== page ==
You have to say one thing for Steven Saylor, his historical accuracy seems pretty spot on. You always feel like you are in ancient Rome, battling with Caesar. Occasionally it feels like the mystery itself is overshadowed by the bigger historical picture (which isn't necessarily a bad thing with writing and research as good as Saylor's), in this particular case the siege of Massilia (modern Marseillais) by Caesar's forces. But I have to say, just when I sort of thought "What a third rate mystery, ...more
Mary Newcomb
Gordianus the Finder and his son in law Davus are in Massilia (modern day Marseilles) to find out what happened to his son Meto. They arrive in the midst of a siege and make unexpected discoveries. The end was a bit confusing to me, perhaps it will make sense in another book or two.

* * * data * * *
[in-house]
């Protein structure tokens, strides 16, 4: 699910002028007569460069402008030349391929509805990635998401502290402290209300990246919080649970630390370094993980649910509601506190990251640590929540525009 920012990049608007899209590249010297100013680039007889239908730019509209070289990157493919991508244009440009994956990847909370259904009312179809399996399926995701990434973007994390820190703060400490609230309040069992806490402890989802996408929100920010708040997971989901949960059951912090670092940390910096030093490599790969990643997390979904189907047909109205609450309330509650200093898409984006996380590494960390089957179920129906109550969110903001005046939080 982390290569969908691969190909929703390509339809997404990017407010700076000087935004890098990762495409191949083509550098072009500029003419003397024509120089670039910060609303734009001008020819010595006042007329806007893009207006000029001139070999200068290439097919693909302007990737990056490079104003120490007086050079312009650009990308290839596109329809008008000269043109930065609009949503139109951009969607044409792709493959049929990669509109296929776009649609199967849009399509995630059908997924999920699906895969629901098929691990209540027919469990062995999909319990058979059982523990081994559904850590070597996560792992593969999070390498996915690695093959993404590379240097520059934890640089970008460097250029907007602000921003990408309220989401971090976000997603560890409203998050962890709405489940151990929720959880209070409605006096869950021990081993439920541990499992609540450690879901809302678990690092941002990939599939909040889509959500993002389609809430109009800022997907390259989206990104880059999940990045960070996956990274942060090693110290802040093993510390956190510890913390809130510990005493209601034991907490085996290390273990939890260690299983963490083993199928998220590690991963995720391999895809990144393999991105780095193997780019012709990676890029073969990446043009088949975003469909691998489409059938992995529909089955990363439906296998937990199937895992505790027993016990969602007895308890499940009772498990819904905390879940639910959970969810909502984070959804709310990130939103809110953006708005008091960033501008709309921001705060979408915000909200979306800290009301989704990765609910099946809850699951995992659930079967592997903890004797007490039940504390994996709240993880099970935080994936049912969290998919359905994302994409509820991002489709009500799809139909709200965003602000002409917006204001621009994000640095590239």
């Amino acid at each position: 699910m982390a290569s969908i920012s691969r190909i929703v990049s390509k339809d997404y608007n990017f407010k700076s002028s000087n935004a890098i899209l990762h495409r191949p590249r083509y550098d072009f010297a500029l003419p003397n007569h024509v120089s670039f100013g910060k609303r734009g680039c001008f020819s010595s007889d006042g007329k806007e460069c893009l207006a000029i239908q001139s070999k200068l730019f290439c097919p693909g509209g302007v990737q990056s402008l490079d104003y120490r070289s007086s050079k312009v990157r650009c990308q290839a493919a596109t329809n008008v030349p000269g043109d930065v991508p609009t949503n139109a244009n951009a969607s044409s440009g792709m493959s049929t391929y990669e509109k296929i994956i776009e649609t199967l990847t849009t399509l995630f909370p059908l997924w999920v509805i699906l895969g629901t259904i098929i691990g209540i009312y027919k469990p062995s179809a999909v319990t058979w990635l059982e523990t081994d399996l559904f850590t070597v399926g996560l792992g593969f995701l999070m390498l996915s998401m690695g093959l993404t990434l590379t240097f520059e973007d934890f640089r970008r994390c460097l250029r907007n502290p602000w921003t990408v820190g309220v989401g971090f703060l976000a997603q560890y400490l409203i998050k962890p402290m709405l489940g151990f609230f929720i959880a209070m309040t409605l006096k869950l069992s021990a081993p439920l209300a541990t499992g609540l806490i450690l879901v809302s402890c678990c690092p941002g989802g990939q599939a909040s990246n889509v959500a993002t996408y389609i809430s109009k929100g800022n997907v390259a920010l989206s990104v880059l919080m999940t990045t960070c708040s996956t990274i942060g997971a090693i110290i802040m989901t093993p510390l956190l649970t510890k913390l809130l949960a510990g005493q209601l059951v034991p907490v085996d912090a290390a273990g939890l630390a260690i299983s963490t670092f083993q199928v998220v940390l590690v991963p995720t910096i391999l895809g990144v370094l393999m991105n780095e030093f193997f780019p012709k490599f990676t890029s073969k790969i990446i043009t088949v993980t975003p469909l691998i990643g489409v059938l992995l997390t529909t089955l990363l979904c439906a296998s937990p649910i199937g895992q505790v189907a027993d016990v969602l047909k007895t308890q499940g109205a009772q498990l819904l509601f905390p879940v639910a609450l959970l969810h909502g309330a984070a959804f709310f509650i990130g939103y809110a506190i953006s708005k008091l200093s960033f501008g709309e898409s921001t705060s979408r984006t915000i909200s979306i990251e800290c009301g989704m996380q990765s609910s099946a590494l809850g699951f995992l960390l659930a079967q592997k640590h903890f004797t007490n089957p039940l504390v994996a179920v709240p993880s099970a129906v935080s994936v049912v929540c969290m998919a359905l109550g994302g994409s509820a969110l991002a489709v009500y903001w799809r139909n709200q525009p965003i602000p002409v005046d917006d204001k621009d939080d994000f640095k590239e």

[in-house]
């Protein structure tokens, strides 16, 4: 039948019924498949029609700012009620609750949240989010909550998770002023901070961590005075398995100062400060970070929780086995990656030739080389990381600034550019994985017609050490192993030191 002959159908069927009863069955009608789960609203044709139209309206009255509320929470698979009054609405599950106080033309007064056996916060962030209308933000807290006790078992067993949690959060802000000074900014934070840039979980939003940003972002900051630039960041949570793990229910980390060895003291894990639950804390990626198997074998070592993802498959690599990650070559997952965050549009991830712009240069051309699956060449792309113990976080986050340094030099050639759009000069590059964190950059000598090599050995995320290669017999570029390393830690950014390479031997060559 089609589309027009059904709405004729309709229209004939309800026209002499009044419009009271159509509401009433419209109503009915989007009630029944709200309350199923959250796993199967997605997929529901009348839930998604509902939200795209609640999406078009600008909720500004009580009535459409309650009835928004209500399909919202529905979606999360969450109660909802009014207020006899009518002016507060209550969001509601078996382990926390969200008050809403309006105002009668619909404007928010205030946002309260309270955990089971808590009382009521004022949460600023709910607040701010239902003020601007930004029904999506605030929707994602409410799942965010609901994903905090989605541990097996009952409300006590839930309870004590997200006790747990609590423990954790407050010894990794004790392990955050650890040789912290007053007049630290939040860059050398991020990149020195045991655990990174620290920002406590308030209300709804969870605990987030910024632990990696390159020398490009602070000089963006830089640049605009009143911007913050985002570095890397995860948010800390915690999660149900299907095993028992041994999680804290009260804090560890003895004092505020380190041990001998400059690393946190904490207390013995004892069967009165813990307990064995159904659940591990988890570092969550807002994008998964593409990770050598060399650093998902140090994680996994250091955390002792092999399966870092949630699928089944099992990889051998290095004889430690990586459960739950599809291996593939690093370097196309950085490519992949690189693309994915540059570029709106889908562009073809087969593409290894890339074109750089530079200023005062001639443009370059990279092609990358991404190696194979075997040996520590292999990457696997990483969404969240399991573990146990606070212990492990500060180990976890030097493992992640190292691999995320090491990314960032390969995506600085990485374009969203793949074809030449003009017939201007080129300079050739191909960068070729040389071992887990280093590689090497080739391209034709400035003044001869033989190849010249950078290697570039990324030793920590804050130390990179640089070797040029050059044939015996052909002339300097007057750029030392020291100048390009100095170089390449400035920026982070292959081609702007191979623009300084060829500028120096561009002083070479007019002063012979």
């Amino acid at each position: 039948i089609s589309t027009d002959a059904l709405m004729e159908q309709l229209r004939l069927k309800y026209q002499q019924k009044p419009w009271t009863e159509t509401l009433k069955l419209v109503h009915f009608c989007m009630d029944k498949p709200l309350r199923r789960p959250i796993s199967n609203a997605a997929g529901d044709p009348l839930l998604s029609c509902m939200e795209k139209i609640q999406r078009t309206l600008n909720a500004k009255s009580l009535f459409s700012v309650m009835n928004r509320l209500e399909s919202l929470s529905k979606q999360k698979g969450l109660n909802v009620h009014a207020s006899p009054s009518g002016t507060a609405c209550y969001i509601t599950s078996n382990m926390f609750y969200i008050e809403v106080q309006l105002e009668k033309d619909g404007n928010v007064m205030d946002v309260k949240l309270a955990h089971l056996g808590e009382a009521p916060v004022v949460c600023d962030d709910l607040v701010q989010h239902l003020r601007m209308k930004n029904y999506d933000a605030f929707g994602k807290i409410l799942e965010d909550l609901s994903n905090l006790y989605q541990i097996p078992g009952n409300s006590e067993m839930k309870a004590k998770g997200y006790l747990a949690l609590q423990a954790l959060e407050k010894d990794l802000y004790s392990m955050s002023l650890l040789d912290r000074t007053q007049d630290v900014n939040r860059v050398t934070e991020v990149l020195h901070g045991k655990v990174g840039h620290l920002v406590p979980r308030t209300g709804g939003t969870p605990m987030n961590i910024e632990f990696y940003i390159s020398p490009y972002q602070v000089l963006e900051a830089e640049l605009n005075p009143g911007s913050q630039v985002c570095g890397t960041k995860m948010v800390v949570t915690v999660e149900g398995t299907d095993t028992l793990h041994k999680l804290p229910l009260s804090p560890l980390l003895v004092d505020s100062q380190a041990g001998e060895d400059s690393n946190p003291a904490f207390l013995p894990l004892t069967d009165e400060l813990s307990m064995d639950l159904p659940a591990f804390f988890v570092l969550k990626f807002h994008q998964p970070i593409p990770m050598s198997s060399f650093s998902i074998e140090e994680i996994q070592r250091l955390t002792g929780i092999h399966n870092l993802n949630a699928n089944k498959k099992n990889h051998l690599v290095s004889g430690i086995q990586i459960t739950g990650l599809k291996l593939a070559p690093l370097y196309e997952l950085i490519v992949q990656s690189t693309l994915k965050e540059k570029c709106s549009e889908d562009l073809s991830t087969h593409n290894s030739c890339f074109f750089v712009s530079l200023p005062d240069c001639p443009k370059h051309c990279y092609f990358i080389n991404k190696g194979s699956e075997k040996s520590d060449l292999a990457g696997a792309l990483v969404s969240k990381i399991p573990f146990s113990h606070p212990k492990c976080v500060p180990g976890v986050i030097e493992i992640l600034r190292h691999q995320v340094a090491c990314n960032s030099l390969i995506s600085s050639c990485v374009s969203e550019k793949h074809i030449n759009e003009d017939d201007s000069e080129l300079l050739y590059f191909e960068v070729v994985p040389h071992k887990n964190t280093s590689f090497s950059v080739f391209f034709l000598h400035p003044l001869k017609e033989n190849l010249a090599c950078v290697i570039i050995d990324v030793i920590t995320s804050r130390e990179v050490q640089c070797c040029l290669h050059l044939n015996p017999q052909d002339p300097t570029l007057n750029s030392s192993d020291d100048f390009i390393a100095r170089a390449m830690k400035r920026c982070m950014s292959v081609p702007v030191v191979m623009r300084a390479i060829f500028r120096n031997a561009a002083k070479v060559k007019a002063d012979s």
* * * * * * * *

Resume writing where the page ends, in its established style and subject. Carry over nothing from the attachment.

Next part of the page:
Charlie Moses
Love this series. This is the best of the three mystery/detective series set in the Roman Empire. Its character lives during the time period that saw the ending of the Roman republic and the empire under Caesar and brings that world to life.
Hated the ending but enjoyed the book. Shorter than most entries in this series but action packed. Picks up months after Rubicon and follows Gordianus and Davus in search of Meto in more ways than one. The veiled figures were pretty easy to identify right off but that was not the point in this book, it was more a psychological unveiling that drove the book.